Lululemon’s Founder Thinks The Brand Needs Direction

Photo: Andrew Chin/Getty Images.
Last year, Lululemon's founder, Chip Wilson, officially left the brand he created in 1998 (he had his fair share of controversy during his time at the helm). He still owns a part of the brand, though — and he has opinions on how it should operate. If you want Wilson's unfiltered thoughts on the state of the company nowadays, you don't have to look far: He recently published all of them online. When Lululemon's board of directors barred Wilson from speaking to fellow shareholders at an annual meeting, he decided to take matters into his own hands by publishing an open letter to shareholders on a dedicated site: Elevate Lululemon. Wilson argues that the brand "has lost its way" and is in need of a "call to action." He stresses that he "love[s] Lululemon and its employees" and that "he remain[s] its biggest believer and supporter." However, he's not as confident in current management and how it's handling greater competition in the athleisure space (which Lululemon arguably created — or at least had an instrumental role in growing). Wilson cites a drop in stock performance compared to brands like Under Armour and Nike (as well as a decline in operating and net income) since current management was put in place as proof that Lululemon hasn't adapted to change as well as its competitors. He also calls for the board to be declassified (which means all members would be up for reelection next year, per the Wall Street Journal), as well as an immediate change in the company's immediate strategy. "As a long-term investor in Lululemon, I am uncomfortable with the lack of urgency, stewardship, and performance of our great company," Wilson concludes.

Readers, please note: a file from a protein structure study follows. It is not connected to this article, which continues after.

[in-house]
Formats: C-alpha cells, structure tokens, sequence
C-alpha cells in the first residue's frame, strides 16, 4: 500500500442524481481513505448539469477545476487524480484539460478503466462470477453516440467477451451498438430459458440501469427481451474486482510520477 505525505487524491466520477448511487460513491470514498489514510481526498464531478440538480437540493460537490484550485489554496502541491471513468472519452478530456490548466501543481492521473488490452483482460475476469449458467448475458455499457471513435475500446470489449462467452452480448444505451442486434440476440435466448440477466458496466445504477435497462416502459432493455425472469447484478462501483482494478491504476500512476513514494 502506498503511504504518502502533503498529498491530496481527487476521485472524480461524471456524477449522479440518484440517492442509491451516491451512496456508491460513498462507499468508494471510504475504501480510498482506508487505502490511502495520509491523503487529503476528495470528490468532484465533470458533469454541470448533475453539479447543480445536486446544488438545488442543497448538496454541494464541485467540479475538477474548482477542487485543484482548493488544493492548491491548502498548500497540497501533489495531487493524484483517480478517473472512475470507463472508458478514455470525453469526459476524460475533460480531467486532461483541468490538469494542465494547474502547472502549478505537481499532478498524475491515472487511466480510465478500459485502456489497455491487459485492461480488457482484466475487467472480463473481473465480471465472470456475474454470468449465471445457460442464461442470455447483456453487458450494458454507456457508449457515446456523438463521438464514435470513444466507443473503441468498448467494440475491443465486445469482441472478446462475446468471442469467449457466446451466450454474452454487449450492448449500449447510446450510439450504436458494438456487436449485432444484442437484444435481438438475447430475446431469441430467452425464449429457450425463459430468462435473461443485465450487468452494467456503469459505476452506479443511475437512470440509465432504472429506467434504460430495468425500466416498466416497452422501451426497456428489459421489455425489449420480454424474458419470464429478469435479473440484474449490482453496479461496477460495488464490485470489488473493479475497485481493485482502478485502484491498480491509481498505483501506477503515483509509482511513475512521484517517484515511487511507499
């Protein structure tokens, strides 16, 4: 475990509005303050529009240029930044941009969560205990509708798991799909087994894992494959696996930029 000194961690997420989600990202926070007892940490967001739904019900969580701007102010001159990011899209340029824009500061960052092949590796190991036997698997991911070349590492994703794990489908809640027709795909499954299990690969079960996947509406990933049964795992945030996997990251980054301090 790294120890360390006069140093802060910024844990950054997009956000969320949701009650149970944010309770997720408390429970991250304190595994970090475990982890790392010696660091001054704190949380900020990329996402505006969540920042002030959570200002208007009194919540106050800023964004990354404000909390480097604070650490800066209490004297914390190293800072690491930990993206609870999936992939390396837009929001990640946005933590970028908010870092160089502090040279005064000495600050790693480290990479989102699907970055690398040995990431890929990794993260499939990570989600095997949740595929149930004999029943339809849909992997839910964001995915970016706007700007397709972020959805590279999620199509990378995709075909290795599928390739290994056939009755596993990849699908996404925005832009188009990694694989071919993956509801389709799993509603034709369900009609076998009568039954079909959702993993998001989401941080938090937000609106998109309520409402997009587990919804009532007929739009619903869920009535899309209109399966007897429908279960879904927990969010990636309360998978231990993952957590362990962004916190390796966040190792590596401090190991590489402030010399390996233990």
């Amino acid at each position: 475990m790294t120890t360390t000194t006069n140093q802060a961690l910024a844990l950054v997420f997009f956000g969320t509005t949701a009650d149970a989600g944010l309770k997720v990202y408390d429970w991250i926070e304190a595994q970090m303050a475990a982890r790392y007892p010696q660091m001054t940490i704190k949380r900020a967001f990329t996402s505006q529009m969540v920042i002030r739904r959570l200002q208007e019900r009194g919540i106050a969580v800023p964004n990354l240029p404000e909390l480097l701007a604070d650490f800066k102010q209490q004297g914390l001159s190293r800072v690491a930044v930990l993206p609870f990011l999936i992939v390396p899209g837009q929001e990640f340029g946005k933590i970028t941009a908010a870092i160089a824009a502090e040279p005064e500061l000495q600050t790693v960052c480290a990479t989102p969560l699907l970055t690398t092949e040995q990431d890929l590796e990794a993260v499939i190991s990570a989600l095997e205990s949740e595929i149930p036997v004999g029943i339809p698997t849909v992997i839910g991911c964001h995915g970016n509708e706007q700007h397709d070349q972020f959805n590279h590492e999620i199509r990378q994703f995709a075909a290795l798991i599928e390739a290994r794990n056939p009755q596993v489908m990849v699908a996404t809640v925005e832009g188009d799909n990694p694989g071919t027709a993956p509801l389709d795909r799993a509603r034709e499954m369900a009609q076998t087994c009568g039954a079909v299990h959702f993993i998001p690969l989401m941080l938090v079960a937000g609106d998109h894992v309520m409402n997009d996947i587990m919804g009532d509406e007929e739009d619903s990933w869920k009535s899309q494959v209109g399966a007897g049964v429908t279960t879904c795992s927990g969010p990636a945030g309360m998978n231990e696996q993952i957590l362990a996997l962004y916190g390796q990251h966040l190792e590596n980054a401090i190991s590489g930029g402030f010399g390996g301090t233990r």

Wilson's time at Lululemon was chronicled pretty publicly. In December 2013, after holding a few different titles at the company, it was announced that Wilson would step down from his role as non-executive chairman at Lululemon the following summer. In February 2015, he left the brand's board of directors, but retained stake in the company, per WWD. Wilson is still the company's largest owner, with an almost 14.2% stake in Lululemon. His family has since launched another apparel venture, Kit and Ace. So, why speak out on the state of leggings now? Well, for one, Wilson is finally out of a two-year non-disparagement agreement he signed with Lululemon when he sold half of his shares in 2014. "Part of my deal I made with the board was not to say anything about the board for two years, and those two years are up now," Wilson told BuzzFeed. In a statement obtained by Refinery29, a spokesperson for Lululemon stressed that Wilson has no involvement with the brand and that the company plans on sharing its most recent results at an earnings call next week. "As evidenced by our strong operational performance, we have the right board of directors and leadership team in place with the broad and deep expertise necessary to support the execution of our strategic five year plan," the company statement reads. "This solid foundation gives us the tools to innovate and create as we deliver long-term sustainable growth for all stakeholders. We remain focused on our commitment to inspiring our guests in their sweaty pursuits and bringing the best of Lululemon to communities around the globe." A day after the letter was published, Under Armour officially announced its stake in this fitness-as-leisurewear space with a new fashion-focused, premium sportswear line helmed by Tim Coppens. Despite the fact that Ben Pruess, Under Armour's senior vice president of sportswear, told Business of Fashion that this new line will be neither activewear nor athleisure, its launch proves this in-between category is hotter than ever — and we can expect more brands to get in on it. Lululemon's net revenue for 2015 was up 15% from the previous fiscal year, according to its last earnings report. The brand's upcoming earnings call, scheduled for June 8, should be pretty interesting...

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